Bintan Island. International investors have developed many new hotels, integrated world-class resorts, international golf courses on the island of Bintan. Other deve¬lopments include industrial parks, medical, commercial and banking facilities that are readily available to any visitors. During your visit to Riau Archipelago will not be bored or uninspired because there are many other interesting places like Pasar Ikan (Fish Market) where fresh, cheap seafood and ve¬getables are sold. There are also the Akau (Night Market), Pelantar (Water Villages) and shops selling local handicraft, natural attraction like watching the turtles laying their eggs or fishing on the Kelong.

Trikora Beach

Trikora Beach is about 40 kilometers south of Tanjung Pinang on the eastern side of the island. Good beaches are also found on the islands of Terkulai and Soreh, about an hour away by boat.

Natuna Archipelago

Natuna Archipelago is a part of the vast province, which embraces all of the islands off the Riau mainland. The main island clusters of the Natuna archipelago are: Anambas, Natuna, South Natuna and Tambelan. Matak Island at present serves as a base for offshore oil exploration. Colourful co¬rals and reef fish are found in the waters surrounding these islands. South Natuna comprises the islands Serasan, Panjang and Subi. The surf is strong on these islands and the scenery impressive. The Tambelan Islands are accessed by boat in 6 hours from Pontianak in West Kalimantan or from Tanjung Pinang in 16 hours. Turtles habitually come to some of the beaches to depo¬sit their eggs in the warm sand. There are probably more turtles than people on these islands. Natuna is located in area of South China Sea with the geographical location passed by international shipping and coast lines. Natuna’s Ranai airport has length of 2,550 metres and Matak airport with length basis of 1,700 metres. Natuna’s seaport are Lampa (100 x 10 sqm) and Penagih (50 x 8 sqm).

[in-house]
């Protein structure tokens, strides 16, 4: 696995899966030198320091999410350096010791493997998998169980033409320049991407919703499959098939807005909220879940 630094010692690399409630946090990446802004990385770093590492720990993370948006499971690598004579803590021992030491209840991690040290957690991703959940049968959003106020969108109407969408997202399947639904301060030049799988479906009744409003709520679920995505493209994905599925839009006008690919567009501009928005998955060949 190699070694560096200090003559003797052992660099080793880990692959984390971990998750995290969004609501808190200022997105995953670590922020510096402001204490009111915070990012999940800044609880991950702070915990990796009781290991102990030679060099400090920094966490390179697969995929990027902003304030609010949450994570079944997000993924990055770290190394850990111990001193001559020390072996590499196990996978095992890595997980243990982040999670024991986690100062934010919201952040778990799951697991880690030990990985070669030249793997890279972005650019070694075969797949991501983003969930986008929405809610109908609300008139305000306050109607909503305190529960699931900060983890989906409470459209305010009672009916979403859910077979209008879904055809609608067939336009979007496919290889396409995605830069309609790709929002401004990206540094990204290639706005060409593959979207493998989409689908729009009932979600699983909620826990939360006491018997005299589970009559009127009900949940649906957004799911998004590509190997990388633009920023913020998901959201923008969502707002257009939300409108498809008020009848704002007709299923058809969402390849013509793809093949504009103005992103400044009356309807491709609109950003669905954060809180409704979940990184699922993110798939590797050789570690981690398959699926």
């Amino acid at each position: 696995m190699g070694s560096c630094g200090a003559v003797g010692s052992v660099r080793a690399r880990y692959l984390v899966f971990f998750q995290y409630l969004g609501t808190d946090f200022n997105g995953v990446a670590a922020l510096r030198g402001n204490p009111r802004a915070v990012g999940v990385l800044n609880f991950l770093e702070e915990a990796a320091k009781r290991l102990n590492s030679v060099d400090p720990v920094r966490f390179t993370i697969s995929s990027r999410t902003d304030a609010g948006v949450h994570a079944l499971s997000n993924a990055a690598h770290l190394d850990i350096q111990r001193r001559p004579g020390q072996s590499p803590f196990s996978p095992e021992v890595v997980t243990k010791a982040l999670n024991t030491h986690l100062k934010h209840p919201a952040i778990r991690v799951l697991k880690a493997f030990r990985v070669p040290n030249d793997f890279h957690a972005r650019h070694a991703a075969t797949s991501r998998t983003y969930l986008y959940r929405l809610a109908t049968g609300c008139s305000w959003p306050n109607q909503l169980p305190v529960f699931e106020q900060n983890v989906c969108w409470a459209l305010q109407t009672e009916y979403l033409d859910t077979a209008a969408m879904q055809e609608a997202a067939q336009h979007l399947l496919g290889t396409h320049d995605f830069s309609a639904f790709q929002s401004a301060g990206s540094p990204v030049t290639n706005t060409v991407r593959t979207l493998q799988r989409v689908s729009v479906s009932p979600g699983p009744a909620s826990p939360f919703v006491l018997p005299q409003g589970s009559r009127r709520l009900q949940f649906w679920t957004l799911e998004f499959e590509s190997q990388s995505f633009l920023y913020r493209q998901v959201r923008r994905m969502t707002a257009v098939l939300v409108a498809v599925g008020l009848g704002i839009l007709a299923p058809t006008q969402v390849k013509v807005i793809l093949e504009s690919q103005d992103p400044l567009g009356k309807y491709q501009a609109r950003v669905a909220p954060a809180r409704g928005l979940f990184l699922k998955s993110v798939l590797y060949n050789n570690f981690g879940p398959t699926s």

Karimun Island

Karimun Island is one of the most important islands in the Riau Archipelago, due to its thriving economy and proximity to Singa¬pore. Tanjungbalai Karimun is a medium-sized town, with a large Chinese community and shops selling a large variety of imported items. Lies in a shipping line in Malacca Strait and Singapore, Karimun gateway can be passed by international ferry from and to Malaysia and Singapore.

Sea Gardens

Sea Gardens with beautiful corals and fish are found in the waters around the islands of Mapor, Abang, Pompong, Ba¬lang and Tanjung Berkait.

Batam Island

Batam Island is a very strategic island designated as a center of industry, tourism and trade. It lies close to Singapore. The Nongsa recreational region has international hotels, four golf courses, a marina sports facility and a forest reserve. Batam can be reached in two hours from Tanjung Pinang by ferry and in about half an hour from Singapore.

Pulau Penyengat